All those huddled in the background, cradling their own unheard hip-hop demos.
He too is cradling an AK-47 with a huge 75-round magazine attached.
“I know,” she said, hugging him and cradling his head against her chest.
c.1200, cradel, from Old English cradol "little bed, cot," from Proto-Germanic *kradulas "basket" (cf. Old High German kratto, krezzo "basket," German Krätze "basket carried on the back"). Cat's cradle is from 1768. Cradle-snatching "amorous pursuit of younger person" is 1925, U.S. slang.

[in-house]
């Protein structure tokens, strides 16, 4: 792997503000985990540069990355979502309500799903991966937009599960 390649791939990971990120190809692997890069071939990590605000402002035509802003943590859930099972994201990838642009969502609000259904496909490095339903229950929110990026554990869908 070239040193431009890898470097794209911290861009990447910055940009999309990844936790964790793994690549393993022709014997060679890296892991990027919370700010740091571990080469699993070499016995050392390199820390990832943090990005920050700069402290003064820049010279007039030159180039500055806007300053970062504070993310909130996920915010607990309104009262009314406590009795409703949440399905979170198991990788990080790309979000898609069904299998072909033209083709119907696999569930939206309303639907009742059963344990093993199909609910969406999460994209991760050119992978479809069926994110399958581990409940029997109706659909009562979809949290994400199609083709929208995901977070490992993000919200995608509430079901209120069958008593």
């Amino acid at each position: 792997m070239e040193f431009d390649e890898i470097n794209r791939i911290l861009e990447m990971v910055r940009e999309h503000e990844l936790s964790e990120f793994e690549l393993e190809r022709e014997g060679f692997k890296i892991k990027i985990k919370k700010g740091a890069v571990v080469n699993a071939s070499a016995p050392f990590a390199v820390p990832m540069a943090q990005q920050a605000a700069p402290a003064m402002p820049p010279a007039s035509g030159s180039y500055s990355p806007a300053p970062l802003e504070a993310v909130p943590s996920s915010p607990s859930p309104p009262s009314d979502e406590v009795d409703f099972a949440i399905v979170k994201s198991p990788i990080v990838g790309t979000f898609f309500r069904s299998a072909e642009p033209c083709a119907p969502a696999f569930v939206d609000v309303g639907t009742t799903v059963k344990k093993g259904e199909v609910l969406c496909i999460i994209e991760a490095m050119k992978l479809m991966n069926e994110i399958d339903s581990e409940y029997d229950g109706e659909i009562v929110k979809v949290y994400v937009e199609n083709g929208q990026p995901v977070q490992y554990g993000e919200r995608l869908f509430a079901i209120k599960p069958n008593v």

c.1500, from cradle (n.). Related: Cradled; cradling.
cradle cra·dle (krād'l)
A small low bed for an infant, often furnished with rockers.
A frame used to keep the bedclothes from pressing on an injured part.